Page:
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Qaradawi teaches Muslims that they are required to support the Taliban’s fight against U.S. forces. He preaches “gradualism,” a jihadist doctrine based on phases and pragmatism. The Taliban can count on him to lure the U.S. into a favorable deal that permits them to continue towards the goal of Sharia-based governance. Furthermore, the U.S. plans to release the five Taliban leaders into the hands of Qatar. Though the country houses a U.S. base and is referred to as an “ally,” it is far from a true partner in fighting terrorism. When the U.S. asked Qatar to become involved in Libya, it used its influence to help the Islamists.
The Taliban’s willingness to negotiate probably just reflects a shift in strategy, perhaps noticing how much more successful the Muslim Brotherhood has been than Al-Qaeda. Taliban spokesman Zabihullah Mujahid says, “During the past Taliban regime the government would make some hasty decisions, but now we are careful and deliberate.” Don’t mistake this for a change in ideology. In justifying the killing of foreign aid workers, Taliban commander Mohammed Ibrahim Hanafi said, “Our law is still the same old law which was in place during our rule in Afghanistan.”
While the U.S. engages the Taliban and President Karzai engages Iran and encourages anti-Americanism, the Afghan political opposition feels left out. Many of the opposition leaders belonged to the Northern Alliance that fought side-by-side with U.S. forces to oust the Taliban. They have issued a joint statement with Rep. Dana Rohrabacher (R-CA) complaining about not being included in the talks. They worry about a “back room deal among power brokers so they [the Taliban] would hold some kind of authority and power in an upcoming Afghan government.”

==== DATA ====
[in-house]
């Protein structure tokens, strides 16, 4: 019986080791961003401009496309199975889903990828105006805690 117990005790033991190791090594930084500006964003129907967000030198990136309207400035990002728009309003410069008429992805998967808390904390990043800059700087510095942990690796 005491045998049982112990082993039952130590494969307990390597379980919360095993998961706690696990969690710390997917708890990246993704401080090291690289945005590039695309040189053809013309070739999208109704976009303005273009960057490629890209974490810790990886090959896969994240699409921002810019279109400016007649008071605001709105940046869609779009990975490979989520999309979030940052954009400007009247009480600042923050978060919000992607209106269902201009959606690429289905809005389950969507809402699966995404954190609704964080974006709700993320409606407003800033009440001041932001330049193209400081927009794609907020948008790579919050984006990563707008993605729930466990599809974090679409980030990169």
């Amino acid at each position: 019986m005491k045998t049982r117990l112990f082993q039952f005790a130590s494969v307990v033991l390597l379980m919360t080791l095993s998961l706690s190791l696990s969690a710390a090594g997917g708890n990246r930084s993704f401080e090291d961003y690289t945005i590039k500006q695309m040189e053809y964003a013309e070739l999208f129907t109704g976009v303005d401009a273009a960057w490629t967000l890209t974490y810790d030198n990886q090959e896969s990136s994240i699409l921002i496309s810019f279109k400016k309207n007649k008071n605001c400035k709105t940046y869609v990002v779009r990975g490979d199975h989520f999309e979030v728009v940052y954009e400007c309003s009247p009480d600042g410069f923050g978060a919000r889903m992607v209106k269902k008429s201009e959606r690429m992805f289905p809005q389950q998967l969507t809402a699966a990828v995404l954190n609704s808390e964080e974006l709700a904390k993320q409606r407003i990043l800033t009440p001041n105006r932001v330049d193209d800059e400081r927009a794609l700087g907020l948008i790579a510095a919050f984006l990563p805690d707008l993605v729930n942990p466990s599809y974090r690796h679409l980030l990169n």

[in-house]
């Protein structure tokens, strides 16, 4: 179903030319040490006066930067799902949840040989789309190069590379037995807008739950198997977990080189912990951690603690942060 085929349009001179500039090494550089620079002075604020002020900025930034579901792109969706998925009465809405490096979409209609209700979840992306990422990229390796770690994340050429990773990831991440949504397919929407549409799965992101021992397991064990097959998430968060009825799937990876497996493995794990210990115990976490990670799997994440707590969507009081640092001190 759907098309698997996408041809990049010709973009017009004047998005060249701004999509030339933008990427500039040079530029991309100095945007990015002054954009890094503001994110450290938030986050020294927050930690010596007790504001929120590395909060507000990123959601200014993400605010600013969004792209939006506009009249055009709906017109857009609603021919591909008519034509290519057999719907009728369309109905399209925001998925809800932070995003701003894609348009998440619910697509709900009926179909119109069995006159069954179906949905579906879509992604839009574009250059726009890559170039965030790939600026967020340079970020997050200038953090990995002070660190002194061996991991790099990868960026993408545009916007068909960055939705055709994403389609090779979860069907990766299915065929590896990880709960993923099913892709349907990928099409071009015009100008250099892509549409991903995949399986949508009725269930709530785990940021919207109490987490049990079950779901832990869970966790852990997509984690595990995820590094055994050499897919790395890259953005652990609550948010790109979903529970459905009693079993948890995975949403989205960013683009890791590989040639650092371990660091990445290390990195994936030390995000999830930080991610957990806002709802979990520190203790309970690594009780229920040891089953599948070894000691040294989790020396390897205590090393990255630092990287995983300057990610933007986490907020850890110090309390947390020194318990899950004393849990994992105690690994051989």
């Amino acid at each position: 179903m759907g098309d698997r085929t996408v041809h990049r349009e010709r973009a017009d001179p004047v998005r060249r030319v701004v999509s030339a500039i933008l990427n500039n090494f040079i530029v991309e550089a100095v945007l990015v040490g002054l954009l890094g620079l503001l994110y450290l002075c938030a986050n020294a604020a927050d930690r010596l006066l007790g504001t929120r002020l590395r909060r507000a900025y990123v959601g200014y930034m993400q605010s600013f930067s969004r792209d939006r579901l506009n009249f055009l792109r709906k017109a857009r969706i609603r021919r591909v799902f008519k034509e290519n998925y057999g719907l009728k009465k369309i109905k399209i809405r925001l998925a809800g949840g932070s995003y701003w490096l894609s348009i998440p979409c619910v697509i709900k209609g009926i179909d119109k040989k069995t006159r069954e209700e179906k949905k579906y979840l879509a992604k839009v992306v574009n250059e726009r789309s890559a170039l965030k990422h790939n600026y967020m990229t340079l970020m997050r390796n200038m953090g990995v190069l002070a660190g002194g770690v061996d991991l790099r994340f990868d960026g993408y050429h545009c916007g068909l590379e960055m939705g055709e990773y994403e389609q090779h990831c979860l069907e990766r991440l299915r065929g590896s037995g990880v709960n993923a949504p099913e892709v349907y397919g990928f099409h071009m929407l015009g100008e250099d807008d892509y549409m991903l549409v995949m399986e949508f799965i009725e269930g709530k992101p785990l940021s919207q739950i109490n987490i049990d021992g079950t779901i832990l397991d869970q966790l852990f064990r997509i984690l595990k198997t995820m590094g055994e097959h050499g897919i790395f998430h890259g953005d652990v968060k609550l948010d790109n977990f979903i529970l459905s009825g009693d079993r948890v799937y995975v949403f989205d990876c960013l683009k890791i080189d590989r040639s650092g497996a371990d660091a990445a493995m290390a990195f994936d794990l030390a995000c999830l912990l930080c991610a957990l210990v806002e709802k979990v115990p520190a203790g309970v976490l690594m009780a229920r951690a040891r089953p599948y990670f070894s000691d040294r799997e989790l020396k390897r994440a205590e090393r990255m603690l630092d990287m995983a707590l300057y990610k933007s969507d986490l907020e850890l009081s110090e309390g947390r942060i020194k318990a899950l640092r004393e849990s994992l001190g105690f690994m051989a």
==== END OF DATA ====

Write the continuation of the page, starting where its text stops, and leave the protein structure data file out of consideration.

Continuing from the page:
Rep. Louie Gohmert (R-TX) says that these ignored opposition leaders represent over 60% of the Afghan population.
“The Obama regime is choosing to now make concessions to the group that helped train for the 9/11 attacks and whose leader proclaimed on Afghan TV recently that the U.S. has been defeated and is now begging them for negotiations,” Rep. Gohmert said.
Supporters of the talks are quick to compare them to how the U.S. engaged the Sunni tribes of Iraq to turn them into partners against the insurgency, but the comparison is incorrect. The Iraqi tribal leaders were not motivated by a desire to establish Sharia-based governance, were backing the “stronger horse” and turned their guns on Al-Qaeda and the insurgents. These talks are not about crushing the Taliban. They’re about reaching a settlement with the Taliban. The same Taliban that, unlike the Iraqi tribes, uses truces to establish Sharia enclaves and sanitize the country of modernity, like burning cell phones, computers and televisions, as the Taliban just did in South Waziristan.
The Taliban are theologically committed to jihad and Sharia-based governance and it will not change until it abandons that belief system. The so-called “moderate Taliban” is only less extreme in its tactics. If the Obama Administration thinks that releasing five of the worst Taliban operatives is going to make the extremist group reconsider its jihad, then it is profoundly naïve.
Freedom Center pamphlets now available on Kindle: Click here.
To get the whole story on why the Obama administration empowers Islamists, read Jamie Glazov’s book, United in Hate: The Left’s Romance with Tyranny and Terror.
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